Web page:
Another manager couple I know of focused more on cash than on things, so it took longer for them to be exposed. It wasn’t until an altercation—stiffing a relief from their “cut”—that many of the ways funds were appropriated from the owners came to light. Renting units for cash-paying customers, and pocketing cash were just some of the ways they enriched their own pockets. They sold items stolen from stored RVs and contents of many units at flea markets. The stories we could share of good vs. evil are as endless as there are people on this earth.
Each couple met their appointment with destiny and hit hard times not long after being exposed. For the sake of those who take pride in doing the job of manager, well, I wish these couples had been prosecuted. However, to avoid negative public relations, both property-owner partnerships decided to eat their losses and move forward. I can’t say I blame them in that regard, but one of these couples managed to work in the self-storage industry for at least another 10 years. That part sickens me, but I understand ownership’s position as their business depends on customer perception of their product.
What all of this tells us is this: To be a good manager means doing your job responsibilities properly, but also being cognizant of the impact your actions have on others. If you feel you deserve a raise, make your notes, put together a presentation and ask. If your owner says he can’t meet your request right now, ask when you can expect to revisit the conversation and if there is anything else you can do to assist in whatever the stumbling block is. Ask for feedback. Most of us take others for granted from time to time, not out of meanness, but simply from life flying by too quickly.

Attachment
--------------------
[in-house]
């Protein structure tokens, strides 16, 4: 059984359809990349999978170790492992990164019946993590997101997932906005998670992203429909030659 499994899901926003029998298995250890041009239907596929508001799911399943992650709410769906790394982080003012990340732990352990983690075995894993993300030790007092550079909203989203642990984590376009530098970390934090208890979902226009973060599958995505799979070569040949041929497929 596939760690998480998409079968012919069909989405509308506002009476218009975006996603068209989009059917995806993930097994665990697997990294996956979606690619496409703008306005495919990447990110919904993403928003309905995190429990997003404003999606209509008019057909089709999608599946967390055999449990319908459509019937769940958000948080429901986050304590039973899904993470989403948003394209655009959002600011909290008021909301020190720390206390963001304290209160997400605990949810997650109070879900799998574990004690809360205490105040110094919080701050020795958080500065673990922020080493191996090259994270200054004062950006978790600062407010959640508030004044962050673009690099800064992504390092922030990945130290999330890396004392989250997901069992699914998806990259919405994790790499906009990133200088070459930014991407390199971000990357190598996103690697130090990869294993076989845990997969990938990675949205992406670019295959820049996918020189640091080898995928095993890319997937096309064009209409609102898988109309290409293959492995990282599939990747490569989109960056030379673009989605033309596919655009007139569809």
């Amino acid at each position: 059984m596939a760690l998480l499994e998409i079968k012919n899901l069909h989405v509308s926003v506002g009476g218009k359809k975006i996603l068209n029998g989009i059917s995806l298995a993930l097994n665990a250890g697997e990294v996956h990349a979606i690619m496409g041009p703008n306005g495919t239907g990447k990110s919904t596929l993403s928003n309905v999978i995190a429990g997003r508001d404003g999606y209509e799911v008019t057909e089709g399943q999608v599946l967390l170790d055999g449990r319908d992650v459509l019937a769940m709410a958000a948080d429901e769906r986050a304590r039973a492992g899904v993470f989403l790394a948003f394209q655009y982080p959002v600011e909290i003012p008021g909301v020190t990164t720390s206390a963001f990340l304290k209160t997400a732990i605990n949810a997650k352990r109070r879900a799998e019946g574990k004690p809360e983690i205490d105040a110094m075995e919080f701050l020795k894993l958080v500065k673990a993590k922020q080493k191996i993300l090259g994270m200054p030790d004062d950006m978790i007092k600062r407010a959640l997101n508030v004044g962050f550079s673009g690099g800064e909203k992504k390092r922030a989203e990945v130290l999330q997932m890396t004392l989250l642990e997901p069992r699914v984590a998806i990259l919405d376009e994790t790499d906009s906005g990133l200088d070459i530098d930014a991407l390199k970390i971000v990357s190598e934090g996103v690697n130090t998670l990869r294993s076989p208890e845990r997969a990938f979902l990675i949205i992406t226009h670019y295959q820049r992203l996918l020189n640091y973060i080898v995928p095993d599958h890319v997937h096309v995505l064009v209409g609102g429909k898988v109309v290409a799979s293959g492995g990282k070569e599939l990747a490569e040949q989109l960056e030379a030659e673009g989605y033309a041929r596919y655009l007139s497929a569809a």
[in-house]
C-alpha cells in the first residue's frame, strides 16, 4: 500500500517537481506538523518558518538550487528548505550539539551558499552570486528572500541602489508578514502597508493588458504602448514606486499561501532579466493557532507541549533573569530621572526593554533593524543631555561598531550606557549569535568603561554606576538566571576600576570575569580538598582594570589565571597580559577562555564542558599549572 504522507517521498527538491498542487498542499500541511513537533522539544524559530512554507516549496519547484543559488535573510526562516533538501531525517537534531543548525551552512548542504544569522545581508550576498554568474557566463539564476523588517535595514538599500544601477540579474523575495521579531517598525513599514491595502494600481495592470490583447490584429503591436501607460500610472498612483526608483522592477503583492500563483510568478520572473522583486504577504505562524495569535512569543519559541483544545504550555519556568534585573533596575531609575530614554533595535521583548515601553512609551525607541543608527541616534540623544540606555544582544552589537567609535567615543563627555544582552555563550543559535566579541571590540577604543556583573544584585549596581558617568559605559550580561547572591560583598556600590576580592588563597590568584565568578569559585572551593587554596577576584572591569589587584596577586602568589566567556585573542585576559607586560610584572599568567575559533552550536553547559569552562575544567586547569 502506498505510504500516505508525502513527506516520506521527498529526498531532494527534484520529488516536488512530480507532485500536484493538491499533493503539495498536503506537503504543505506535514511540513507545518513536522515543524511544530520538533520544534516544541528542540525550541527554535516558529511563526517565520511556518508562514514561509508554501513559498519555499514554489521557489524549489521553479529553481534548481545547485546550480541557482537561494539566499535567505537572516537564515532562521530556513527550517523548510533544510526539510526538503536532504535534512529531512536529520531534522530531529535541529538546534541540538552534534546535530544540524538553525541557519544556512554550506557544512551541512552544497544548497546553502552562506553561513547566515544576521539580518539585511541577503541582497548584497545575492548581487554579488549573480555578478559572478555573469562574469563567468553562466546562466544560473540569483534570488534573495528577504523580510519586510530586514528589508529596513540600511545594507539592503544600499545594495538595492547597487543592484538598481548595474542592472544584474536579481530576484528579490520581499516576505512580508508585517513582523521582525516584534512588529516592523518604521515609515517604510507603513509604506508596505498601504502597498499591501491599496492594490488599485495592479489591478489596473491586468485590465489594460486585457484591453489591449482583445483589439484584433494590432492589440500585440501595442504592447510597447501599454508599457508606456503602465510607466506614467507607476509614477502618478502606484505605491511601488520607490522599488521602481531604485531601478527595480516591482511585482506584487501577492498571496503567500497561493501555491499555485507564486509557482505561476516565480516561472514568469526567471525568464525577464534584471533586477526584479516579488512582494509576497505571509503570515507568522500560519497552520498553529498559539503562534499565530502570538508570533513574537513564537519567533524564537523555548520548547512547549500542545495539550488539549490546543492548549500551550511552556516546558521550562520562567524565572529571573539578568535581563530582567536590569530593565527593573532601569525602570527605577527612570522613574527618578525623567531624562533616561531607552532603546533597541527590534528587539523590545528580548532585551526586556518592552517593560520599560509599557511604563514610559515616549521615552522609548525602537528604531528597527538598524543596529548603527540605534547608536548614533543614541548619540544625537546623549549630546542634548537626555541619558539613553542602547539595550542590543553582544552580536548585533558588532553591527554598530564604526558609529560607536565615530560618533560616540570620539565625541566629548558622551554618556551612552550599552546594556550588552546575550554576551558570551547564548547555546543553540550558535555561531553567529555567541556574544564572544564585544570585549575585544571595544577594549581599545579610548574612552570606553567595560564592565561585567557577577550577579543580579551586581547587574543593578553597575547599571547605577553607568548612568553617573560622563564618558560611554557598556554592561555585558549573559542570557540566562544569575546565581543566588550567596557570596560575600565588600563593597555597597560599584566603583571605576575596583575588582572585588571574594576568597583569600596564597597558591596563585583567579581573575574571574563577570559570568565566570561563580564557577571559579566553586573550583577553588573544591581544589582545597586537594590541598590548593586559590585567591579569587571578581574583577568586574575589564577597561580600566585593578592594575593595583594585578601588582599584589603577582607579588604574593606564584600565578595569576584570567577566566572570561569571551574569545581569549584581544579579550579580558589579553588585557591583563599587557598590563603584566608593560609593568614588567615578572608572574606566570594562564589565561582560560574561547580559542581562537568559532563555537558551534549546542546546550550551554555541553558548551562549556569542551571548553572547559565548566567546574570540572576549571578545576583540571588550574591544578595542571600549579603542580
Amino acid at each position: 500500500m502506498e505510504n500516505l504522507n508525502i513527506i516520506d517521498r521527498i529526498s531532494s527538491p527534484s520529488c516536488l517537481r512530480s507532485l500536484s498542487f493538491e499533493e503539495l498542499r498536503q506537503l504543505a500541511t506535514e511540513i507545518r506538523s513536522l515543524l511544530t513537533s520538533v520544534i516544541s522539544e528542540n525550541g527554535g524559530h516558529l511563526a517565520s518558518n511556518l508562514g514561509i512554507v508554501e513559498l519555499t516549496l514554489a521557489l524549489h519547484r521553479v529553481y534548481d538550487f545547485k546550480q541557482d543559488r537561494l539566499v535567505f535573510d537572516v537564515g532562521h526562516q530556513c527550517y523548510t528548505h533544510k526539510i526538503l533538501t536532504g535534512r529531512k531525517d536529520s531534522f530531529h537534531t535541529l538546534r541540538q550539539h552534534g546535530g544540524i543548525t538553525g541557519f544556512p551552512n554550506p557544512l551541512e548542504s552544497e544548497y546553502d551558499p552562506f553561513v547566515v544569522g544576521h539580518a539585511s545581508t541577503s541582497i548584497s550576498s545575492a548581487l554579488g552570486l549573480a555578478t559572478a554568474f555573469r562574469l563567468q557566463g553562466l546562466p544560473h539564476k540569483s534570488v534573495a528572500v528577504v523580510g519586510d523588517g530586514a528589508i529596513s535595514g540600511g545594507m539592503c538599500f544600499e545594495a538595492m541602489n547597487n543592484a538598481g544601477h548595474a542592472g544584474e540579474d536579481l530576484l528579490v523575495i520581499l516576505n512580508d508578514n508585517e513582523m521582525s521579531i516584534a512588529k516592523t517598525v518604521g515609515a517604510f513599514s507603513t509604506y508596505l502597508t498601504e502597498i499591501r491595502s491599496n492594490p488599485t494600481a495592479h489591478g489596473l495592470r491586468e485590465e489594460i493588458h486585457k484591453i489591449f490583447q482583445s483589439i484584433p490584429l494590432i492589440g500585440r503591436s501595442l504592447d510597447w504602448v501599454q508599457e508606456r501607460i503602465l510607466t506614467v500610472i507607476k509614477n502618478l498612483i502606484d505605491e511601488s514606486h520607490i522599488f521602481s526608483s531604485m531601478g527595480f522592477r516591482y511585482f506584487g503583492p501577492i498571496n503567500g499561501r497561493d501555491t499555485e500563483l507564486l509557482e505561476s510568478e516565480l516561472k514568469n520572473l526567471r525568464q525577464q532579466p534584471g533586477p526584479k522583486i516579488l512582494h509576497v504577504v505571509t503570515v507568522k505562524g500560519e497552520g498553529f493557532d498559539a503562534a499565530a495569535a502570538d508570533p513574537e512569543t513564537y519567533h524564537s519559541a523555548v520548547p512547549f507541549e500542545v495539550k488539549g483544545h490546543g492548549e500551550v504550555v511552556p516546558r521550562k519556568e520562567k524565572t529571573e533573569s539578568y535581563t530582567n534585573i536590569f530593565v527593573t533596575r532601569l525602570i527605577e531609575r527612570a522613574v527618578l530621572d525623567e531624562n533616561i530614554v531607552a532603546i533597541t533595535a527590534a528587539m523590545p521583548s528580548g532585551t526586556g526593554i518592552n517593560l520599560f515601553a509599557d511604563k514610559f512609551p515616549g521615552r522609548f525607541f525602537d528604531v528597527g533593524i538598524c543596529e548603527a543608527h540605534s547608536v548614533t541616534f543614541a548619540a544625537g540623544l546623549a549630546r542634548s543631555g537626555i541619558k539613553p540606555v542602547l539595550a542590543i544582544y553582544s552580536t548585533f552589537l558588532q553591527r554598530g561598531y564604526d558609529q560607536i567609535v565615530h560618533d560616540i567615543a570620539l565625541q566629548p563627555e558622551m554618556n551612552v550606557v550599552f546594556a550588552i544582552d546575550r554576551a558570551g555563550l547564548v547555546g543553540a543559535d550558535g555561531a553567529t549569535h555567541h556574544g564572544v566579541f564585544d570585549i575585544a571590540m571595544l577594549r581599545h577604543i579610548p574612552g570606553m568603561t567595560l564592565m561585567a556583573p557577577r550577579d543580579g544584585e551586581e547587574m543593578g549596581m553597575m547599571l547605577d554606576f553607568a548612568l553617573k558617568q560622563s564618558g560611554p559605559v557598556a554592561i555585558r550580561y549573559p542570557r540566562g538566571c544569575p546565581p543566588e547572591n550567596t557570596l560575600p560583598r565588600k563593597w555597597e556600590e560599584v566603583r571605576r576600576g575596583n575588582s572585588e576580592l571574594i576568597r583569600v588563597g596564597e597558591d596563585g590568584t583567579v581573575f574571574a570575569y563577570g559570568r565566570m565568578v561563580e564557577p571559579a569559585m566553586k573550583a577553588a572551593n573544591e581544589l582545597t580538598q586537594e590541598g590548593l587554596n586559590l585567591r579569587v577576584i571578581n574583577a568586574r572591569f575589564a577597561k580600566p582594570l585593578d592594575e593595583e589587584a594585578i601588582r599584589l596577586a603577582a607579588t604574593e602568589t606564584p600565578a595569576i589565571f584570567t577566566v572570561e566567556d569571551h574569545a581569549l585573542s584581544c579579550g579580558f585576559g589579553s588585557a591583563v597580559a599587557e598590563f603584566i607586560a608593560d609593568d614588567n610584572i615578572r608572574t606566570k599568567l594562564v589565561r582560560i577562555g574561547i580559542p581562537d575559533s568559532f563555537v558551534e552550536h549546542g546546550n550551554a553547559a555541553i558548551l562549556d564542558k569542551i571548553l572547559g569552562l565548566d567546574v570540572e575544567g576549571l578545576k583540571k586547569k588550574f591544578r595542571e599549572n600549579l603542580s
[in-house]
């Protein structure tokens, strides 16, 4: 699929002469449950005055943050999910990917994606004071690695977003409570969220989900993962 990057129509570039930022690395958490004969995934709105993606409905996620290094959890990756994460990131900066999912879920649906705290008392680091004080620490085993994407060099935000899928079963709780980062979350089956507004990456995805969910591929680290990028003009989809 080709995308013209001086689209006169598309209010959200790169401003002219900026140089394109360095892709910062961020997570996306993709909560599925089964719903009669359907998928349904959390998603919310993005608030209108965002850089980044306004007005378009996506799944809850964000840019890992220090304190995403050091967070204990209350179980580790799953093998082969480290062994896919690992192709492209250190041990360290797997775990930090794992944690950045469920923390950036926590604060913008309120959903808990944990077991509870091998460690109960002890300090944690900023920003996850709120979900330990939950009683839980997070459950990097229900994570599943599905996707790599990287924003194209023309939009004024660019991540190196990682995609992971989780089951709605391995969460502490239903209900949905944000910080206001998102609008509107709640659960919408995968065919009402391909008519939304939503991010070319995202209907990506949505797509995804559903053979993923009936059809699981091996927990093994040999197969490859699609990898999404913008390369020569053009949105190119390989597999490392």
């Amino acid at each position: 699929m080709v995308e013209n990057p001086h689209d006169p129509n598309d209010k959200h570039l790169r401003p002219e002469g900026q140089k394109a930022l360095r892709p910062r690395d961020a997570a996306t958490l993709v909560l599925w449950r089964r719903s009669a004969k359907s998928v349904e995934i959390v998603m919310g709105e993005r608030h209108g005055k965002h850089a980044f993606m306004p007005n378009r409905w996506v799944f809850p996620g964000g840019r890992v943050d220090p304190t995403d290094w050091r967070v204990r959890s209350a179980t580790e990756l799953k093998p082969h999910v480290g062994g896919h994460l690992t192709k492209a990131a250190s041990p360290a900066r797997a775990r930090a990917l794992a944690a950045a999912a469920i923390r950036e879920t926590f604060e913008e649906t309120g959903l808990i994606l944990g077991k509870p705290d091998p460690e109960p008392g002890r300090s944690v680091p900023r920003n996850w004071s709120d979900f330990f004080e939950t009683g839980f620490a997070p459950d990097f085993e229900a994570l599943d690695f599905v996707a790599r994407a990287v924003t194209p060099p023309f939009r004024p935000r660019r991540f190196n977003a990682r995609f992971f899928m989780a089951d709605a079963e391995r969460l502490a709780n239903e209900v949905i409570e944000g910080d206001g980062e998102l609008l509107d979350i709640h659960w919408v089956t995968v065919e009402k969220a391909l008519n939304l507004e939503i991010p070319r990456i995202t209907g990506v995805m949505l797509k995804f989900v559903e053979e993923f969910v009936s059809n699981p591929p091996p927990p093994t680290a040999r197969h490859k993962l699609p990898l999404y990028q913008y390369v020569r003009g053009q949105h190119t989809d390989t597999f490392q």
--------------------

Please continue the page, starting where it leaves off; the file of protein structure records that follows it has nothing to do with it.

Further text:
Maybe that raise hasn’t been forthcoming as ownership was expecting something else from you and he meant to tell you what he would like to see. Or maybe your annual review slipped his mind. You are the responsible manager, so ask for that meeting or feedback. Then be the adult you are and be prepared to take a knock or two along the way. Doing things the way we’ve always done, isn’t always the best answer.
A good manager is a responsible person, who does his utmost to be the best employee he can be. A manager needs to accept not only the good job praises, but also the constructive criticisms in a professional manner.
Take a moment to reflect upon how you view, think of, and treat your ownership and then “Do unto others…” and I’m fairly certain good karma will be a partner in your life. Your self-storage owners should treat you with the same level of respect and business savvy that you show to them. What can it hurt to try? You may just end up with a more professional, mutually respectful working relationship. To quote one more canned phrase: Crime doesn’t pay, at least not in the long run.
Gina Six Kudo is the general manager of Cochrane Road Self Storage in Morgan Hill, Calif. She has more than 15 years of self-storage experience, and a strong customer-service and sales background.